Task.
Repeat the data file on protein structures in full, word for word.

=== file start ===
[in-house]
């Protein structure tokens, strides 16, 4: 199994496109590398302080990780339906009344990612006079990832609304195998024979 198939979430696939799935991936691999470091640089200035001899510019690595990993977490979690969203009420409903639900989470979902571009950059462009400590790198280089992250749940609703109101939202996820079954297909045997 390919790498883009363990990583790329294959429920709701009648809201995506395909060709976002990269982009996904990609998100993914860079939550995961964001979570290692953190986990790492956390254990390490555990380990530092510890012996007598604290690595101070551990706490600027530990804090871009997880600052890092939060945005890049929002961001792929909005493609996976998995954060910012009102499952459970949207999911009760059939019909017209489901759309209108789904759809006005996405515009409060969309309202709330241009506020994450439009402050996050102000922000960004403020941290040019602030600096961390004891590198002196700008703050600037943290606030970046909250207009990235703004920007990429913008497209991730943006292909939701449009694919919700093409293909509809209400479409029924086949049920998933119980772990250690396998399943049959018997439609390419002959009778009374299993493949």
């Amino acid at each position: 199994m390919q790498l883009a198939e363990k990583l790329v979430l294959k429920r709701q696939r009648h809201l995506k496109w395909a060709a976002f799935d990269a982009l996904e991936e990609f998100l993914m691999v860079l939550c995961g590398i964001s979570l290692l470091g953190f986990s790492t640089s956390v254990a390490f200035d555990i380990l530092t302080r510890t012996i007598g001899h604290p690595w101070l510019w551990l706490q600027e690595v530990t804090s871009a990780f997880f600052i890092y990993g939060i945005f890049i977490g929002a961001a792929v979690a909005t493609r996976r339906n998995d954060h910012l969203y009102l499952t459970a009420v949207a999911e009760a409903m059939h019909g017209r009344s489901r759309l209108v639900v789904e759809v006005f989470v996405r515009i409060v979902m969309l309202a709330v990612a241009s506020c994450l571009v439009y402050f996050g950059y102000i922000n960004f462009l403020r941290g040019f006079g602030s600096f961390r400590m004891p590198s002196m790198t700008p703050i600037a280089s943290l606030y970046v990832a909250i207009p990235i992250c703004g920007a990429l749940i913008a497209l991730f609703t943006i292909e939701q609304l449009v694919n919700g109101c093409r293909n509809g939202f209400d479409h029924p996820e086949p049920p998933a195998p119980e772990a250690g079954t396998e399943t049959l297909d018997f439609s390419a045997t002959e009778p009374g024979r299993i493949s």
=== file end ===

[in-house]
């Protein structure tokens, strides 16, 4: 199994496109590398302080990780339906009344990612006079990832609304195998024979 198939979430696939799935991936691999470091640089200035001899510019690595990993977490979690969203009420409903639900989470979902571009950059462009400590790198280089992250749940609703109101939202996820079954297909045997 390919790498883009363990990583790329294959429920709701009648809201995506395909060709976002990269982009996904990609998100993914860079939550995961964001979570290692953190986990790492956390254990390490555990380990530092510890012996007598604290690595101070551990706490600027530990804090871009997880600052890092939060945005890049929002961001792929909005493609996976998995954060910012009102499952459970949207999911009760059939019909017209489901759309209108789904759809006005996405515009409060969309309202709330241009506020994450439009402050996050102000922000960004403020941290040019602030600096961390004891590198002196700008703050600037943290606030970046909250207009990235703004920007990429913008497209991730943006292909939701449009694919919700093409293909509809209400479409029924086949049920998933119980772990250690396998399943049959018997439609390419002959009778009374299993493949």
């Amino acid at each position: 199994m390919q790498l883009a198939e363990k990583l790329v979430l294959k429920r709701q696939r009648h809201l995506k496109w395909a060709a976002f799935d990269a982009l996904e991936e990609f998100l993914m691999v860079l939550c995961g590398i964001s979570l290692l470091g953190f986990s790492t640089s956390v254990a390490f200035d555990i380990l530092t302080r510890t012996i007598g001899h604290p690595w101070l510019w551990l706490q600027e690595v530990t804090s871009a990780f997880f600052i890092y990993g939060i945005f890049i977490g929002a961001a792929v979690a909005t493609r996976r339906n998995d954060h910012l969203y009102l499952t459970a009420v949207a999911e009760a409903m059939h019909g017209r009344s489901r759309l209108v639900v789904e759809v006005f989470v996405r515009i409060v979902m969309l309202a709330v990612a241009s506020c994450l571009v439009y402050f996050g950059y102000i922000n960004f462009l403020r941290g040019f006079g602030s600096f961390r400590m004891p590198s002196m790198t700008p703050i600037a280089s943290l606030y970046v990832a909250i207009p990235i992250c703004g920007a990429l749940i913008a497209l991730f609703t943006i292909e939701q609304l449009v694919n919700g109101c093409r293909n509809g939202f209400d479409h029924p996820e086949p049920p998933a195998p119980e772990a250690g079954t396998e399943t049959l297909d018997f439609s390419a045997t002959e009778p009374g024979r299993i493949s």